For as many as 7,000 dental patients in suburban Tulsa, Oklahoma, Hepatitis and HIV may be a real threat. An investigation had revealed that their dentist might have exposed his patients to them when he performed procedures in unsanitary conditions. In addition, according to Susan Rogers, the executive director of the Oklahoma Board of Dentistry, he allowed people who were unlicensed and unauthorized to intravenously sedate patients that needed it.
According to Rogers, this practice is unacceptable and illegal in Oklahoma. For many, however, this isn’t the worst thing that was going on in Harrington’s office.
W. Scott Harrington voluntarily stopped practicing dentistry after the city and state health departments noted many violations. Investigators are not sure if any infections resulted from the unsanitary conditions, but they are urging all of Harrington’s patients to get tested for HIV and Hepatitis.
According to Rogers, the office was the perfect situation to breed many infectious diseases. Dental assistants for Harrington were performing procedures that only the dentist is allowed to do. Additionally, the sterilization procedures that are the standard for Oklahoma dentists were not followed. Needles were also not handled properly.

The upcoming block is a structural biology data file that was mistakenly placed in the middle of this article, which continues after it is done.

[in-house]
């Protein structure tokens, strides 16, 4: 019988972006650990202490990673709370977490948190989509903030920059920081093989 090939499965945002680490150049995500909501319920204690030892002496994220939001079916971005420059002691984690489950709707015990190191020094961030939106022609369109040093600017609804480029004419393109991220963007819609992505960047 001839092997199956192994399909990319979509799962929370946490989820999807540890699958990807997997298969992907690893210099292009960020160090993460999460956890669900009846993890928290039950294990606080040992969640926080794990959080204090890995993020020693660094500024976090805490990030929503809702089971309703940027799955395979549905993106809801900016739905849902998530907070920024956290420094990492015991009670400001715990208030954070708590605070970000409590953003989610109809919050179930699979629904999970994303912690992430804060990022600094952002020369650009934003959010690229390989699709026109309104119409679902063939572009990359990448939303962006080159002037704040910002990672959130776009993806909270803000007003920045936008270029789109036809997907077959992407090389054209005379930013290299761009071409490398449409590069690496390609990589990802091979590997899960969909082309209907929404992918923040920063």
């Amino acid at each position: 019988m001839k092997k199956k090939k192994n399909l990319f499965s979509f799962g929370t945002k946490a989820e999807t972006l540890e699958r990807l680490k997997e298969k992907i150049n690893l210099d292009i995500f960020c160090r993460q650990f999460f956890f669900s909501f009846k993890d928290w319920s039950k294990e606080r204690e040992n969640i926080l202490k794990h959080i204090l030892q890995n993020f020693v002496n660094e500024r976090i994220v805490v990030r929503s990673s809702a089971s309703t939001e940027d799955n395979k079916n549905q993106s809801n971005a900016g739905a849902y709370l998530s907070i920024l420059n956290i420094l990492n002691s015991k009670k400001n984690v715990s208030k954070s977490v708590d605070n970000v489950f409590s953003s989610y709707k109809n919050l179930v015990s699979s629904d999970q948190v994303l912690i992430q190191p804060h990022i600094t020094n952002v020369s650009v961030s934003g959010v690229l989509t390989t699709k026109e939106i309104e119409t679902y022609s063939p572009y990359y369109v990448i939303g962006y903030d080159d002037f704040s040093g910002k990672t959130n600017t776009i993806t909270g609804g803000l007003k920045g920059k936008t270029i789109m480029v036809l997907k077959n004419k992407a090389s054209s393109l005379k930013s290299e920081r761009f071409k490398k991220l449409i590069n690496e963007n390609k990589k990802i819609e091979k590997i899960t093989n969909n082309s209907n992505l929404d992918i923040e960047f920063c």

At this time, the state department is getting in contact with about 7,000 patients and advising them to be tested for Hepatitis B and C, as well as HIV. The health department alerted the dentistry board of a possible Hepatitis C infection from Harrington’s office. This alert started an investigation that found that the practice had many serious health violations.
Harrington has been an oral surgeon that has been in practice for 35 years. The office appeared clean, but in the cabinets, there were no precautions taken against blood-borne pathogens. According to Rogers, Harrington had a larger than usual number of hepatitis and HIV patients, which put all patients at risk when proper sterilization procedures were not followed.
Since Harrington accepted Medicaid for oral surgery, he would often wind up performing invasive procedures that exposed patients bones and blood on many patients that would go to the emergency room for problems. Rogers also reports that many of the instruments that were used regularly had rust on them, and nothing had been sterilized.
Due to the higher than usual number of patients that Harrington had who had HIV and hepatitis B and C, an estimated 7,000 of his other patients from 2007 and on will be encouraged to seek testing to ensure that they have not been infected with these illnesses. Since they are unusually severe, and it is highly possible to have these diseases for many years before showing any symptoms, it is crucial that patients find out if they have been infected so they can seek treatment as soon as possible.
While many investigators have said that transmitting hepatitis and HIV in a professional dental or oral surgery environment are exceptionally rare; the conditions in this office were so severe, patients may be at an increased risk for having contracted something.